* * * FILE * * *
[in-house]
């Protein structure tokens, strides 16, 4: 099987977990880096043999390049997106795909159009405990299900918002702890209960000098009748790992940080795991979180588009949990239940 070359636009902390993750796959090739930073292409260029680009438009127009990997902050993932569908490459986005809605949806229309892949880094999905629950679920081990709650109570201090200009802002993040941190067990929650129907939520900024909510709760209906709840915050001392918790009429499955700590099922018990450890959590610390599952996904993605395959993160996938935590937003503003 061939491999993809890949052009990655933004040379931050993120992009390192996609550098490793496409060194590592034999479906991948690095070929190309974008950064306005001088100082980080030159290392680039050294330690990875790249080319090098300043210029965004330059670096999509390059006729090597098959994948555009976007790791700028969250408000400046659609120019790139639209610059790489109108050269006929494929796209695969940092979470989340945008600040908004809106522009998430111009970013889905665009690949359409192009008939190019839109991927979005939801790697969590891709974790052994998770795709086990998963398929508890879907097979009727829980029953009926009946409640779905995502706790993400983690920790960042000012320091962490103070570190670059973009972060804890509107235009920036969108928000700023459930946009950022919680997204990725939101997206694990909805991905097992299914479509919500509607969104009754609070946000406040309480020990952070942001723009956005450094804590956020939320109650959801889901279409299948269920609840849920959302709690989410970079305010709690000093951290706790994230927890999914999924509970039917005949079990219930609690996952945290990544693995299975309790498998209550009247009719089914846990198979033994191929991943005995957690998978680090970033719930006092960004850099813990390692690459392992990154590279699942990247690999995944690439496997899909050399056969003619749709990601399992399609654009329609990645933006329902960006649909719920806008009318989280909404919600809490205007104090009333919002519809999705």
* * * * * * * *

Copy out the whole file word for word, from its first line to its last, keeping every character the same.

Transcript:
[in-house]
């Protein structure tokens, strides 16, 4: 099987977990880096043999390049997106795909159009405990299900918002702890209960000098009748790992940080795991979180588009949990239940 070359636009902390993750796959090739930073292409260029680009438009127009990997902050993932569908490459986005809605949806229309892949880094999905629950679920081990709650109570201090200009802002993040941190067990929650129907939520900024909510709760209906709840915050001392918790009429499955700590099922018990450890959590610390599952996904993605395959993160996938935590937003503003 061939491999993809890949052009990655933004040379931050993120992009390192996609550098490793496409060194590592034999479906991948690095070929190309974008950064306005001088100082980080030159290392680039050294330690990875790249080319090098300043210029965004330059670096999509390059006729090597098959994948555009976007790791700028969250408000400046659609120019790139639209610059790489109108050269006929494929796209695969940092979470989340945008600040908004809106522009998430111009970013889905665009690949359409192009008939190019839109991927979005939801790697969590891709974790052994998770795709086990998963398929508890879907097979009727829980029953009926009946409640779905995502706790993400983690920790960042000012320091962490103070570190670059973009972060804890509107235009920036969108928000700023459930946009950022919680997204990725939101997206694990909805991905097992299914479509919500509607969104009754609070946000406040309480020990952070942001723009956005450094804590956020939320109650959801889901279409299948269920609840849920959302709690989410970079305010709690000093951290706790994230927890999914999924509970039917005949079990219930609690996952945290990544693995299975309790498998209550009247009719089914846990198979033994191929991943005995957690998978680090970033719930006092960004850099813990390692690459392992990154590279699942990247690999995944690439496997899909050399056969003619749709990601399992399609654009329609990645933006329902960006649909719920806008009318989280909404919600809490205007104090009333919002519809999705």